Why every teacher should understand RSS Feeds

RSS GirlImagine walking to the library every week and searching through hundreds of magazines and books to find a few good articles worth reading. Then suddenly one day the friendly librarian says, “To save you the walk, I will find relevant articles for you and I will email them to you each week.” Would anybody knock back this offer?

Think of RSS feeds as that friendly librarian. Why spend hours searching the internet for good information, when you can have excellent information delivered free to you?

So what is an RSS feed?

RSS stands for Rich Site Summary or Really Simple Syndication. An RSS feed is basically a list of headlines and summaries of recently published information. Instead of you having to search for good websites each day, you can subscribe to RSS feeds from websites that interest you. This means that whenever new information is published on a site you have subscribed to, you will be sent the headline and a short summary.
Rss-boy

Why not just bookmark a good website?

While bookmarking pages can also be beneficial, many people forget to go back and look at their bookmarked pages. It also becomes time consuming trying to look at many different websites one at a time.
An RSS reader allows you to see updated headlines from different sites all on the one screen. This means you always browse the latest summarises and you can click on any headline links that interest you most. Subscribing to feeds makes it possible to review a large amount of online content in a very short time.

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So how do I get started?

The first thing you need to do is to decide which software to use as your RSS Feed Reader. If you like using Google as your main search engine then iGoogle may be a good choice. iGoogle allows you to personalise your home page with RSS feeds plus add other plug-ins like a to do list, a calendar or maps showing the local weather. To watch a tutorial of how to set up iGoogle click here.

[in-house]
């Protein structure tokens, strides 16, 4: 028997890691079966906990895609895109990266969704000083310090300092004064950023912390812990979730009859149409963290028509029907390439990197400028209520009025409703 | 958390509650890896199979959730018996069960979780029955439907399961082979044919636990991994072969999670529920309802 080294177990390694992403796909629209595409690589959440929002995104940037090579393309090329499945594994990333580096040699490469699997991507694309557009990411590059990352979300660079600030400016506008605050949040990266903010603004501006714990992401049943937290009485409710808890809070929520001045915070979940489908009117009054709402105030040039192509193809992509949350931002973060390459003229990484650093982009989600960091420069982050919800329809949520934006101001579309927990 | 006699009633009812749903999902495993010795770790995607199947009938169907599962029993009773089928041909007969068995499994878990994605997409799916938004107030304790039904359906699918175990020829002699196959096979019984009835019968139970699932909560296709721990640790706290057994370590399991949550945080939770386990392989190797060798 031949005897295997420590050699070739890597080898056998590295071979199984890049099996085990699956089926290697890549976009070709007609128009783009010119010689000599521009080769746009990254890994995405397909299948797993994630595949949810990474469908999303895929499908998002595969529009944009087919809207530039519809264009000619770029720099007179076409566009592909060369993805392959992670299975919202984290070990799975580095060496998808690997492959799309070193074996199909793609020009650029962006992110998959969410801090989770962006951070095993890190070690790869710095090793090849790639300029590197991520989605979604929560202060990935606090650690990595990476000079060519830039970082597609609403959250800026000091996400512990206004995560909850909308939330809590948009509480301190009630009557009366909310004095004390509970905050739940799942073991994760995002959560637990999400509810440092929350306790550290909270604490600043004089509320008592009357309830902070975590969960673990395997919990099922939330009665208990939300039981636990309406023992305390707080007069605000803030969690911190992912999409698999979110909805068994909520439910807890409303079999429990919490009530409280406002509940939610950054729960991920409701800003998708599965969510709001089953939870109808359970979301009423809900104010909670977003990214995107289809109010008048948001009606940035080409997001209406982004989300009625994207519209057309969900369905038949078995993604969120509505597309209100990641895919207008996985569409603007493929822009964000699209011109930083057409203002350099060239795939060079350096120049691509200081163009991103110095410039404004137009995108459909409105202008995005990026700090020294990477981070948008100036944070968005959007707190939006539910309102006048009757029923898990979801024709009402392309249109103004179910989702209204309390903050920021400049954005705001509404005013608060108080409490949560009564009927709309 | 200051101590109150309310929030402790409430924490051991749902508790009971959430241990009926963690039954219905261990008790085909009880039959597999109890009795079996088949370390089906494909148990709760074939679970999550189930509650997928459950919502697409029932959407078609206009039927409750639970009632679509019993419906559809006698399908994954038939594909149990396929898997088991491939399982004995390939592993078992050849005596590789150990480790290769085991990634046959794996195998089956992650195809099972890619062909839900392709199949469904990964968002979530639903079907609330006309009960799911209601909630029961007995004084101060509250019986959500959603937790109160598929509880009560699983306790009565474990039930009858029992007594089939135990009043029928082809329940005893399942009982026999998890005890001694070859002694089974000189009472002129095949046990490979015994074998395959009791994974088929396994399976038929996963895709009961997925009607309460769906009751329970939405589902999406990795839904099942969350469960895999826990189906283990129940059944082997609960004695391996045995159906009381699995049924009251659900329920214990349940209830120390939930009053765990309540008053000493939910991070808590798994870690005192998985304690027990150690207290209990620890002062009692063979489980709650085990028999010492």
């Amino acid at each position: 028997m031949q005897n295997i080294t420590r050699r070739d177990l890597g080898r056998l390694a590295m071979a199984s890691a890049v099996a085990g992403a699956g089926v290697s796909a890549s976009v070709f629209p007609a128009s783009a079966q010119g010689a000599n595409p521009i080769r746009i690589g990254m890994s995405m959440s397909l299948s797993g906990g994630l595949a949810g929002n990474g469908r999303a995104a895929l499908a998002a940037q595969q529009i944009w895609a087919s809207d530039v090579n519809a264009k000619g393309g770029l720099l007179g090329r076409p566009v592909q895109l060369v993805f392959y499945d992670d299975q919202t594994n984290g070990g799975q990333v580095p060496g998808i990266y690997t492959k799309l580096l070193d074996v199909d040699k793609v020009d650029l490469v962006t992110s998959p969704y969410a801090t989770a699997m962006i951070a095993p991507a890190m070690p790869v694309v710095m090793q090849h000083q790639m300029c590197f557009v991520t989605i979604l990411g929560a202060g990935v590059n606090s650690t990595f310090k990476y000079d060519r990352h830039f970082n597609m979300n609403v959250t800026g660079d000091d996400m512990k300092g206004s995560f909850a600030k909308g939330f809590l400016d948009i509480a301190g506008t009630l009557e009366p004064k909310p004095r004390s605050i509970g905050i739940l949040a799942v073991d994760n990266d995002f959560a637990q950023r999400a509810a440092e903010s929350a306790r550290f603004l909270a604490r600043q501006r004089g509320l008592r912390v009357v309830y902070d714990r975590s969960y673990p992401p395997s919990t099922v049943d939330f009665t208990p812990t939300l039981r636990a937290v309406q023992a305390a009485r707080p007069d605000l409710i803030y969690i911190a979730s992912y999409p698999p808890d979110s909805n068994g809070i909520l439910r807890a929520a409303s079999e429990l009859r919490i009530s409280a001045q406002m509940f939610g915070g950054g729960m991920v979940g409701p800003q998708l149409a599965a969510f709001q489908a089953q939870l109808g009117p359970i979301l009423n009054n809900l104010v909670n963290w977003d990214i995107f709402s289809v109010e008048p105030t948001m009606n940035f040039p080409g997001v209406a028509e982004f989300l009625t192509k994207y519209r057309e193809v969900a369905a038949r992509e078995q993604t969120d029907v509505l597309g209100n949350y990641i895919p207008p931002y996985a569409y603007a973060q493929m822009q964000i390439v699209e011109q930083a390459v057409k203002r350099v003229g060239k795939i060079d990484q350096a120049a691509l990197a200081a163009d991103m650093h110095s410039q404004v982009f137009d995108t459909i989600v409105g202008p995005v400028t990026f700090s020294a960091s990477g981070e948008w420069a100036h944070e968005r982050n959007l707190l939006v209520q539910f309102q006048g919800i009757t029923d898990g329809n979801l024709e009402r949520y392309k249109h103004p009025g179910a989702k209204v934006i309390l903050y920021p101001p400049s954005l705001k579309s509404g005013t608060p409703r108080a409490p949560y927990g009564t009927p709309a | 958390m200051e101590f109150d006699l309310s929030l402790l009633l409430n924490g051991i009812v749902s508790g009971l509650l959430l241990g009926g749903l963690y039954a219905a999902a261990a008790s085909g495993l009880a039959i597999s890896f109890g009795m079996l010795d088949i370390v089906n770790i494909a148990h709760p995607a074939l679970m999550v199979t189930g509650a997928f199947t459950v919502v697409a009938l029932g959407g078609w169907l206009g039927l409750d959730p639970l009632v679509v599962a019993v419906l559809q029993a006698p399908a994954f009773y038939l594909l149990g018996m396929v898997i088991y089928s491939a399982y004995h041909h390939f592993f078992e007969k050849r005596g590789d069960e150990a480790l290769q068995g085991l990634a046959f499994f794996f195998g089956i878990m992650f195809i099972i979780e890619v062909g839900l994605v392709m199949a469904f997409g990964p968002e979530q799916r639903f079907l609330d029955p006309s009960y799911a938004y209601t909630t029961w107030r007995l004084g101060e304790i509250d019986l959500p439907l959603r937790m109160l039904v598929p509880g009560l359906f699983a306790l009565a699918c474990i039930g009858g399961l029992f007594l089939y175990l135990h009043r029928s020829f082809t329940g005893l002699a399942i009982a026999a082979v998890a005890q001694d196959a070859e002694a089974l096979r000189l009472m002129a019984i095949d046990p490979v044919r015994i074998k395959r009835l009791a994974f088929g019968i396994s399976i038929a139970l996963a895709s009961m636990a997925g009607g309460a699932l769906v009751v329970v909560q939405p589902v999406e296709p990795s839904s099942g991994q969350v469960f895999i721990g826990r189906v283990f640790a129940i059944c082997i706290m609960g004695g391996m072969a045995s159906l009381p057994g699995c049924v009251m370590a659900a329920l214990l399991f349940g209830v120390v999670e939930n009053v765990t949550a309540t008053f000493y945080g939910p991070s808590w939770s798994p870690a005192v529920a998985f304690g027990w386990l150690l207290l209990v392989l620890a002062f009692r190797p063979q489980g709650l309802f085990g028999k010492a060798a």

Here is a list of some of the more popular RSS Feed Readers:
Google Reader
NewsGator
My Yahoo!
Bloglines
Netvibes

rss iconThe next thing you need to do is find good RSS Feeds. Whenever you are browsing a website which has good content, look for the orange RSS symbol somewhere on the page. If you click on this symbol then it should take you to the websites RSS feed and provide options on how you can subscribe to the feed.

Alternatively you can also look at the top of your web browser where the URL web address can be seen. Often a rss symbol allowing you to subscribe to an RSS Feed can also be located there.
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If you are using google then it may present the two options below.

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Google RSS

And that’s all there is to it. Once you have your RSS Feed Reader set up you can go to the one webpage and be updated with all the latest information from websites you have personally chosen.

Watch a tutorial showing how to set up iGoogle as your RSS Reader.

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Comments

  1. An excellent explanation text – one I will use with my pupils to illustrate the art, whilst sneaking in some ICT Thank you.

  2. Hi. Thanks for the information I never really thought about RSS before. I will give it a try.

  3. Wow, very good article, i saw many time this orange sign in site but dont know the use, after reading this i think it is very helpful for me, very good information you have given, keep it up.

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